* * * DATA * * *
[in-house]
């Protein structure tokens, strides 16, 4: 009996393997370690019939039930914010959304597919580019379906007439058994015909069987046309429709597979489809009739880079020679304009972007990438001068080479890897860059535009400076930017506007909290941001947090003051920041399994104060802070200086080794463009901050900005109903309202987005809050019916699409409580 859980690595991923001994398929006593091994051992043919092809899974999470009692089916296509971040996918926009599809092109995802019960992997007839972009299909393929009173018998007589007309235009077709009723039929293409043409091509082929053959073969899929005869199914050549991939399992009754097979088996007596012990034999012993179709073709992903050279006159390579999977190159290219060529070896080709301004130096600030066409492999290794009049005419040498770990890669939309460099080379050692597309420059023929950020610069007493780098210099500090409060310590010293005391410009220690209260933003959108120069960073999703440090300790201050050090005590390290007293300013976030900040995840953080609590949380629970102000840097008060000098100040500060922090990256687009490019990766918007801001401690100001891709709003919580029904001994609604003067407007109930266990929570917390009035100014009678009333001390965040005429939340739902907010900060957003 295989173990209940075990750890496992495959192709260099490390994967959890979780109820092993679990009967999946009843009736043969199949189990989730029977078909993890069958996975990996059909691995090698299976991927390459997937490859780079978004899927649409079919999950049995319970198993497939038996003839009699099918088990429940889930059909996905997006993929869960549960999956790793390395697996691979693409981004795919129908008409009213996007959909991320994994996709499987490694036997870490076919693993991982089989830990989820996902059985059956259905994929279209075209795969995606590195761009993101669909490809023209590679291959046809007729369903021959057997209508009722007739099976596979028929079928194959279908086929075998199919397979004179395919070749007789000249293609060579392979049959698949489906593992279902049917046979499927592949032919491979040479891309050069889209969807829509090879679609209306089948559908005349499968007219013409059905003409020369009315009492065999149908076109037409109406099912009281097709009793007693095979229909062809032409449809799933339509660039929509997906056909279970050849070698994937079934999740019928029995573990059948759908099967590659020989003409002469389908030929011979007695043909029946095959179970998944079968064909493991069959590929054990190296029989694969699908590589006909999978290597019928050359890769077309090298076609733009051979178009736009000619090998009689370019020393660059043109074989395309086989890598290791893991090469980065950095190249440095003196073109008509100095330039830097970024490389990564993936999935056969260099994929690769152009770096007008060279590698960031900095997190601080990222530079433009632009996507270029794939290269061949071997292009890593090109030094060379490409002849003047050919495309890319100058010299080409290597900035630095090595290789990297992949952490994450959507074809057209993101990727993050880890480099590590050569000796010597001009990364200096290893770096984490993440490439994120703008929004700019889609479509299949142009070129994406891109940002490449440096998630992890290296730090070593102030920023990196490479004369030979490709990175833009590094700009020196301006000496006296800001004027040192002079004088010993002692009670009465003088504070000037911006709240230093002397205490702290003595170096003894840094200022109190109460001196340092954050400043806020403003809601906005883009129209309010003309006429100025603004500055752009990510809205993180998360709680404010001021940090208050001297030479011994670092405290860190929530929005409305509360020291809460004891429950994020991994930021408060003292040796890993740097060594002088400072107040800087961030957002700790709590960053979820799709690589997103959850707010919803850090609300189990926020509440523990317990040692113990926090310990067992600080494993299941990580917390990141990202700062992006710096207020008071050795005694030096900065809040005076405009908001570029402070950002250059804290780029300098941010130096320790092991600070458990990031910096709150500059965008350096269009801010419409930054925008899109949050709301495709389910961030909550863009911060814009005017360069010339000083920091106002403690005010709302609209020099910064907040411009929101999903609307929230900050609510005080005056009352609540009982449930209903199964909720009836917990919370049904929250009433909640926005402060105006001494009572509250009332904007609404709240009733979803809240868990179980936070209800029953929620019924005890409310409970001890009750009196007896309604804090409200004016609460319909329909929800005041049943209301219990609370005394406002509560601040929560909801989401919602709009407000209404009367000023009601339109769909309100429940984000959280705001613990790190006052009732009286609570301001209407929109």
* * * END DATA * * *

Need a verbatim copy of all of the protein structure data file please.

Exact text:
[in-house]
């Protein structure tokens, strides 16, 4: 009996393997370690019939039930914010959304597919580019379906007439058994015909069987046309429709597979489809009739880079020679304009972007990438001068080479890897860059535009400076930017506007909290941001947090003051920041399994104060802070200086080794463009901050900005109903309202987005809050019916699409409580 859980690595991923001994398929006593091994051992043919092809899974999470009692089916296509971040996918926009599809092109995802019960992997007839972009299909393929009173018998007589007309235009077709009723039929293409043409091509082929053959073969899929005869199914050549991939399992009754097979088996007596012990034999012993179709073709992903050279006159390579999977190159290219060529070896080709301004130096600030066409492999290794009049005419040498770990890669939309460099080379050692597309420059023929950020610069007493780098210099500090409060310590010293005391410009220690209260933003959108120069960073999703440090300790201050050090005590390290007293300013976030900040995840953080609590949380629970102000840097008060000098100040500060922090990256687009490019990766918007801001401690100001891709709003919580029904001994609604003067407007109930266990929570917390009035100014009678009333001390965040005429939340739902907010900060957003 295989173990209940075990750890496992495959192709260099490390994967959890979780109820092993679990009967999946009843009736043969199949189990989730029977078909993890069958996975990996059909691995090698299976991927390459997937490859780079978004899927649409079919999950049995319970198993497939038996003839009699099918088990429940889930059909996905997006993929869960549960999956790793390395697996691979693409981004795919129908008409009213996007959909991320994994996709499987490694036997870490076919693993991982089989830990989820996902059985059956259905994929279209075209795969995606590195761009993101669909490809023209590679291959046809007729369903021959057997209508009722007739099976596979028929079928194959279908086929075998199919397979004179395919070749007789000249293609060579392979049959698949489906593992279902049917046979499927592949032919491979040479891309050069889209969807829509090879679609209306089948559908005349499968007219013409059905003409020369009315009492065999149908076109037409109406099912009281097709009793007693095979229909062809032409449809799933339509660039929509997906056909279970050849070698994937079934999740019928029995573990059948759908099967590659020989003409002469389908030929011979007695043909029946095959179970998944079968064909493991069959590929054990190296029989694969699908590589006909999978290597019928050359890769077309090298076609733009051979178009736009000619090998009689370019020393660059043109074989395309086989890598290791893991090469980065950095190249440095003196073109008509100095330039830097970024490389990564993936999935056969260099994929690769152009770096007008060279590698960031900095997190601080990222530079433009632009996507270029794939290269061949071997292009890593090109030094060379490409002849003047050919495309890319100058010299080409290597900035630095090595290789990297992949952490994450959507074809057209993101990727993050880890480099590590050569000796010597001009990364200096290893770096984490993440490439994120703008929004700019889609479509299949142009070129994406891109940002490449440096998630992890290296730090070593102030920023990196490479004369030979490709990175833009590094700009020196301006000496006296800001004027040192002079004088010993002692009670009465003088504070000037911006709240230093002397205490702290003595170096003894840094200022109190109460001196340092954050400043806020403003809601906005883009129209309010003309006429100025603004500055752009990510809205993180998360709680404010001021940090208050001297030479011994670092405290860190929530929005409305509360020291809460004891429950994020991994930021408060003292040796890993740097060594002088400072107040800087961030957002700790709590960053979820799709690589997103959850707010919803850090609300189990926020509440523990317990040692113990926090310990067992600080494993299941990580917390990141990202700062992006710096207020008071050795005694030096900065809040005076405009908001570029402070950002250059804290780029300098941010130096320790092991600070458990990031910096709150500059965008350096269009801010419409930054925008899109949050709301495709389910961030909550863009911060814009005017360069010339000083920091106002403690005010709302609209020099910064907040411009929101999903609307929230900050609510005080005056009352609540009982449930209903199964909720009836917990919370049904929250009433909640926005402060105006001494009572509250009332904007609404709240009733979803809240868990179980936070209800029953929620019924005890409310409970001890009750009196007896309604804090409200004016609460319909329909929800005041049943209301219990609370005394406002509560601040929560909801989401919602709009407000209404009367000023009601339109769909309100429940984000959280705001613990790190006052009732009286609570301001209407929109």